The name Henri Cartier-Bresson does not immediately remind most people of landscape photography. It shouldn’t; he wasn’t a landscape photographer! Instead of course Henri Cartier-Bresson was a street photographer — arguably the founding father of the genre. However although he rarely took photos of nature, his intimate approach to street photography still has value to people who prefer the company of grand landscapes. One technique is especially worth learning, no matter what genre of photography you do: the decisive moment.
1) What is the Decisive Moment
Sometimes, a photograph is taken at such a perfect moment that it feels as though no other point in time could express the essence of the event so perfectly. Henri Cartier-Bresson defined that as the decisive moment.
Every time that someone moves — or does anything, really — there is some point along the way which perfectly encapsulates the moment. If someone jumps, it is the moment that they are in the air. If someone catches a baseball, it is the moment their glove touches the ball. Henri Cartier-Bresson aimed to capture this exact moment in his street photos.
In street photography, one good way to capture the decisive moment is to stand in front of an interesting background and wait for something to happen. The goal is to be prepared. For example, if you point your lens at a billboard advertising cat food, it is inevitable that someone will walk their dog past the location. If you are ready to take a quick photo you could capture an interesting and ironic image.
This is admittedly a simple example from someone who rarely takes street photos. Instead, I tend to photograph nature and landscapes. So why is the decisive moment relative to such a different type of work. Quite simply, everything moves. Even landscapes, which tend to be relatively static, move and change dramatically as the day goes by. This means that you can apply the concept of the decisive moment just as easily.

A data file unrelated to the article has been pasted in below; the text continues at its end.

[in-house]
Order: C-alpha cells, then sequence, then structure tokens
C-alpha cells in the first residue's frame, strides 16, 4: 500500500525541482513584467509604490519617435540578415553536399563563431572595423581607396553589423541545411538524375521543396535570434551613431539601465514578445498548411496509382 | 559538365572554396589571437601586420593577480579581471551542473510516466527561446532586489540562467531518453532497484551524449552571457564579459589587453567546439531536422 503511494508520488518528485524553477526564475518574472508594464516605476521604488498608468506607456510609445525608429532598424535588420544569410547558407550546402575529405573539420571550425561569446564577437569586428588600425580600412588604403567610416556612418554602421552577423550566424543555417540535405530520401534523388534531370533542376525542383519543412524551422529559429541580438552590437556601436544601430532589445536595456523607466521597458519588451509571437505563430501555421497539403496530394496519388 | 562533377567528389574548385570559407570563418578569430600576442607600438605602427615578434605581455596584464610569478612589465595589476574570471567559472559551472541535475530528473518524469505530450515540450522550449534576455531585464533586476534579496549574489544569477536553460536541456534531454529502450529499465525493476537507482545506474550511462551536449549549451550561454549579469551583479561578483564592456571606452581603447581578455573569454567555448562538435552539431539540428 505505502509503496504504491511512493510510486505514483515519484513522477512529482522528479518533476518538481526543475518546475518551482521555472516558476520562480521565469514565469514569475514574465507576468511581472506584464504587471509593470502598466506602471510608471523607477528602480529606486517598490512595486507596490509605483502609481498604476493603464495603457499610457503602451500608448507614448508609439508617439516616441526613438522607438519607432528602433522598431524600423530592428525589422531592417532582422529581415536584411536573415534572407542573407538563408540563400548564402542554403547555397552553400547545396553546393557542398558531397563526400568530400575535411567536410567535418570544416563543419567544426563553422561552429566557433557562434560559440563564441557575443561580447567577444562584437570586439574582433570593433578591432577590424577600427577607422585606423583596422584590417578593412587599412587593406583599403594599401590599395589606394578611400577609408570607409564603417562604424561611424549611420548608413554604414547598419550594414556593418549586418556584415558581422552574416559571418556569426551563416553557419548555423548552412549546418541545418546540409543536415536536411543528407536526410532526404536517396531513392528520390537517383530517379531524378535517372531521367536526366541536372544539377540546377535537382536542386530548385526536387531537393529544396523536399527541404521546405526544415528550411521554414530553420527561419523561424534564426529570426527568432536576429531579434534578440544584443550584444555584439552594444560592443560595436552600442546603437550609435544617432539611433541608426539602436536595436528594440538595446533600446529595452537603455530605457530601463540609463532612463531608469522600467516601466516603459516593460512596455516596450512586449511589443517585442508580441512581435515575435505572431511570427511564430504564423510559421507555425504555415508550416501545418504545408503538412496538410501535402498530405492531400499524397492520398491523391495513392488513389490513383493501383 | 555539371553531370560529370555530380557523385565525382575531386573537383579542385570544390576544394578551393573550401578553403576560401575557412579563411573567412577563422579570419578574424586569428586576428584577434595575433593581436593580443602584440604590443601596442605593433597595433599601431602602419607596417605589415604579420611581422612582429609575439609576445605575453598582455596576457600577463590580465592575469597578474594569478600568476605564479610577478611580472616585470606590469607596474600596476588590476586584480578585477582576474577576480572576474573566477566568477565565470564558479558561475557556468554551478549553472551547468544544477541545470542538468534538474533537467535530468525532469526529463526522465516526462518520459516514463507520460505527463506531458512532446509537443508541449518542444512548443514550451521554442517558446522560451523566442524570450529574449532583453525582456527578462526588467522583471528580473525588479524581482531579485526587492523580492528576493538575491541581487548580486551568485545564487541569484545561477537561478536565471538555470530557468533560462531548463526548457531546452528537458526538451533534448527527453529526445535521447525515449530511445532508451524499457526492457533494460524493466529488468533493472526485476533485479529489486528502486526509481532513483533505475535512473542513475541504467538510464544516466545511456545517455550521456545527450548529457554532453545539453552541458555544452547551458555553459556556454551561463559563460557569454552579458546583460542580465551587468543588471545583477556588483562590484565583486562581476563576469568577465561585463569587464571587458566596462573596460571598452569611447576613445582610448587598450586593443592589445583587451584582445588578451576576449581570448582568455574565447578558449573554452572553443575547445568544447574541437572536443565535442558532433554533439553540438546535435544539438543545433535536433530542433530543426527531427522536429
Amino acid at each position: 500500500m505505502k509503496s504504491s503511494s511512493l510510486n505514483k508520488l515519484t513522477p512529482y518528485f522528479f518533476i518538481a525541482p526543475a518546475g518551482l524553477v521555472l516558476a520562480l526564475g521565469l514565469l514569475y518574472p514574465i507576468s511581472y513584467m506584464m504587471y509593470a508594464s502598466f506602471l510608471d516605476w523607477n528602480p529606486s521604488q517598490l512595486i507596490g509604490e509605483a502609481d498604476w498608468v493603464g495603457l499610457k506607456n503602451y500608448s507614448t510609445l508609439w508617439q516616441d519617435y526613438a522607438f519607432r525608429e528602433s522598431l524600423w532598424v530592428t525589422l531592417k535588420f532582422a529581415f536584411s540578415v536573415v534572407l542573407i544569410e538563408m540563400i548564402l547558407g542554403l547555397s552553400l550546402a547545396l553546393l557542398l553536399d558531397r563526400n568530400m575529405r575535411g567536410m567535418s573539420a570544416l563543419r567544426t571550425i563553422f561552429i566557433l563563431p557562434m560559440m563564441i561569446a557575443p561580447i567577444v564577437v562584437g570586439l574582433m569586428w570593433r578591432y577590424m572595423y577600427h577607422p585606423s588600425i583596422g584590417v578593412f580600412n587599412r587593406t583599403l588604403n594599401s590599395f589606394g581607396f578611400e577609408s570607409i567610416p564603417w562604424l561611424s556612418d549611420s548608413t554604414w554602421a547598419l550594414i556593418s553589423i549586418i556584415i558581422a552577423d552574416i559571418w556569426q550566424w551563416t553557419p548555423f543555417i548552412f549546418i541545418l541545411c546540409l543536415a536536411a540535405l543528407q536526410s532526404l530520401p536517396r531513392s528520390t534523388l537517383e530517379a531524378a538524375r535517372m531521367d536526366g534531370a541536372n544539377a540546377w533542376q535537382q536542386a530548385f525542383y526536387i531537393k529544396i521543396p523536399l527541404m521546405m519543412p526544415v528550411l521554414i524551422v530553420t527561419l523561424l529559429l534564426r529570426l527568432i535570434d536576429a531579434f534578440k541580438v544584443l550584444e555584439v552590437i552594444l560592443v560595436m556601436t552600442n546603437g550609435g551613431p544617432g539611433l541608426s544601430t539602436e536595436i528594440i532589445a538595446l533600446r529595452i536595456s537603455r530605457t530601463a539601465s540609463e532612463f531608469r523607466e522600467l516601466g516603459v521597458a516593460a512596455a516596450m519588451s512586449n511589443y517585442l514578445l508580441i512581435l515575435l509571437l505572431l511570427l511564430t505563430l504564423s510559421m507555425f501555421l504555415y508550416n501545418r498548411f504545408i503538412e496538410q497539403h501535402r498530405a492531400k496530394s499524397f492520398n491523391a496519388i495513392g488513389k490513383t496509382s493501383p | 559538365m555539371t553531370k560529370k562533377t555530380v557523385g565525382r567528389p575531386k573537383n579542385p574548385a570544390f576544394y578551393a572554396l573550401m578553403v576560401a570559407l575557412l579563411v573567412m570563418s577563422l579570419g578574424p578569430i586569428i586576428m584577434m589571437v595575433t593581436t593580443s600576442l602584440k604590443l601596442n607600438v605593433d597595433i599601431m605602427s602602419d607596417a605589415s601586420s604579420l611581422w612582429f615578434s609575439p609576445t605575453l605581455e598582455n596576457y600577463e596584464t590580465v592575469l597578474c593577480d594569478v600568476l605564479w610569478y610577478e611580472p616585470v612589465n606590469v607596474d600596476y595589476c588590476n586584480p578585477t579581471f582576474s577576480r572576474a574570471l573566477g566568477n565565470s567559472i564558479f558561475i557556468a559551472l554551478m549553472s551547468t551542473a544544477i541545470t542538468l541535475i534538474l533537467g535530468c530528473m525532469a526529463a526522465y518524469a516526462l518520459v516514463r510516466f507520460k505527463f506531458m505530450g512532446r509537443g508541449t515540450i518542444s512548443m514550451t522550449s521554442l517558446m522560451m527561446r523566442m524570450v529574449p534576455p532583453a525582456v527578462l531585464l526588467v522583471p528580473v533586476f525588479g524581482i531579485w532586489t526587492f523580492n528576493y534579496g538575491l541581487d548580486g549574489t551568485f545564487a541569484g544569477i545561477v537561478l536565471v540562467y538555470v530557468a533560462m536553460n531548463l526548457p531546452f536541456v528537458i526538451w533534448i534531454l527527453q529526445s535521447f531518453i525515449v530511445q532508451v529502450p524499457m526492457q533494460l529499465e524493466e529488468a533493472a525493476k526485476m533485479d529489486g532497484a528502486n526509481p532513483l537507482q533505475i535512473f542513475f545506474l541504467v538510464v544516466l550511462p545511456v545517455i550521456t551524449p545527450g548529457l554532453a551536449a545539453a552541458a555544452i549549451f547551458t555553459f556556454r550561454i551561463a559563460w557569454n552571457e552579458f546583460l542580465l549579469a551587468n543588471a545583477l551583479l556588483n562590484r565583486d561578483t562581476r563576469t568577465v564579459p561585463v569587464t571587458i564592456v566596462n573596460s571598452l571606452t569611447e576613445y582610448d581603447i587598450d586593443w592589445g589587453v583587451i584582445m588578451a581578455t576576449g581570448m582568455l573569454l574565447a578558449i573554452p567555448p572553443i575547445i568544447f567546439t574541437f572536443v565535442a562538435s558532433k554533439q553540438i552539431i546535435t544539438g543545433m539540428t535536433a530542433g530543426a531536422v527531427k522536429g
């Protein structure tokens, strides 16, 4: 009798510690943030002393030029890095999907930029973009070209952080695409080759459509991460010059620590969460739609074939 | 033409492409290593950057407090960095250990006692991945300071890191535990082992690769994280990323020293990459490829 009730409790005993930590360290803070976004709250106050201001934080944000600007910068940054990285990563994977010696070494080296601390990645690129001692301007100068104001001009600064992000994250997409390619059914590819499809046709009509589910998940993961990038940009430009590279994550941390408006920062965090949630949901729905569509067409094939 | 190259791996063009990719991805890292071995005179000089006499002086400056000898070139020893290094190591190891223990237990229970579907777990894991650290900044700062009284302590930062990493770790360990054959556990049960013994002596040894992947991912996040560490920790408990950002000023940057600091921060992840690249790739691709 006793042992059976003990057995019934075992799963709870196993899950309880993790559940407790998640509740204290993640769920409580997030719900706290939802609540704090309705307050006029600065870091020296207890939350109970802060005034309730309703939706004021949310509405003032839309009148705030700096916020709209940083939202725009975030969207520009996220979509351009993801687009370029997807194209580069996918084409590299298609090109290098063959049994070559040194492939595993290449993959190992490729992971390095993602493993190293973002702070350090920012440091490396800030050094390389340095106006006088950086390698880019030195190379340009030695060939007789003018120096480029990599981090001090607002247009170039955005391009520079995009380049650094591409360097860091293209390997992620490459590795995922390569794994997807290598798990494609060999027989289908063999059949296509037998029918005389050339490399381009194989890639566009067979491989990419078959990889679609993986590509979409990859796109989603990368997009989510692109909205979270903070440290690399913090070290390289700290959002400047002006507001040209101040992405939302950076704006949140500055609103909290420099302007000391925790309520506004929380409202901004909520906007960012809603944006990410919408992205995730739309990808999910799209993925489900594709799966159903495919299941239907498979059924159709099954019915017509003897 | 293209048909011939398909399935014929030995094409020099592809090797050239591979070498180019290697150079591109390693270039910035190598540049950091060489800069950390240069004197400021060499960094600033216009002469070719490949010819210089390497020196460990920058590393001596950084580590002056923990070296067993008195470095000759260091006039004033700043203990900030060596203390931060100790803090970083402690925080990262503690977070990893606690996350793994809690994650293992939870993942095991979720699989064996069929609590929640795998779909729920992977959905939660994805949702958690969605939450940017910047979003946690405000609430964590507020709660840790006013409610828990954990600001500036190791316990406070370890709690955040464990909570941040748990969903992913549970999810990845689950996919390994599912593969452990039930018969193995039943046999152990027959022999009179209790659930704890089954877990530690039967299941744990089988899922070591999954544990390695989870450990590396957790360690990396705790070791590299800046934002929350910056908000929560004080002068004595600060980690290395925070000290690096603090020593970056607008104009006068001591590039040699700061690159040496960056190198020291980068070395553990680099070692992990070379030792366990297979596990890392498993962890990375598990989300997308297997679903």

2) Landscape Photography
On the recent Photography Life visit to Grand Teton Park, our first goal was to find a good location to take sunset and sunrise photographs. I assume that this is the case for many landscape photographers — you go out in the middle of the day, search for locations, and find somewhere interesting to set up for sunset. This process is also known as scouting, and it is one of the hallmarks of landscape photography. Every time that you visit an interesting location even if the conditions aren’t right for taking photos you can still lay the groundwork for a successful photograph in the future.
I took this photograph at an overlook in the Grand Tetons. A lot of things are wrong with this shot. First, the light is relatively uninteresting. There aren’t any beautiful colors or unusual cloud patterns, and the entire image just feels a bit like a snapshot.
At the same time, there are some good qualities to this photograph. The mountains are beautiful, of course, and so is the river in the foreground. It’s not a bad location or a poor composition; the main problem is the light.
So it was time to wait for better light. This sunset didn’t turn out to be very exciting — there still were no clouds in the sky — but the next day’s was very beautiful. The photograph below is the final result.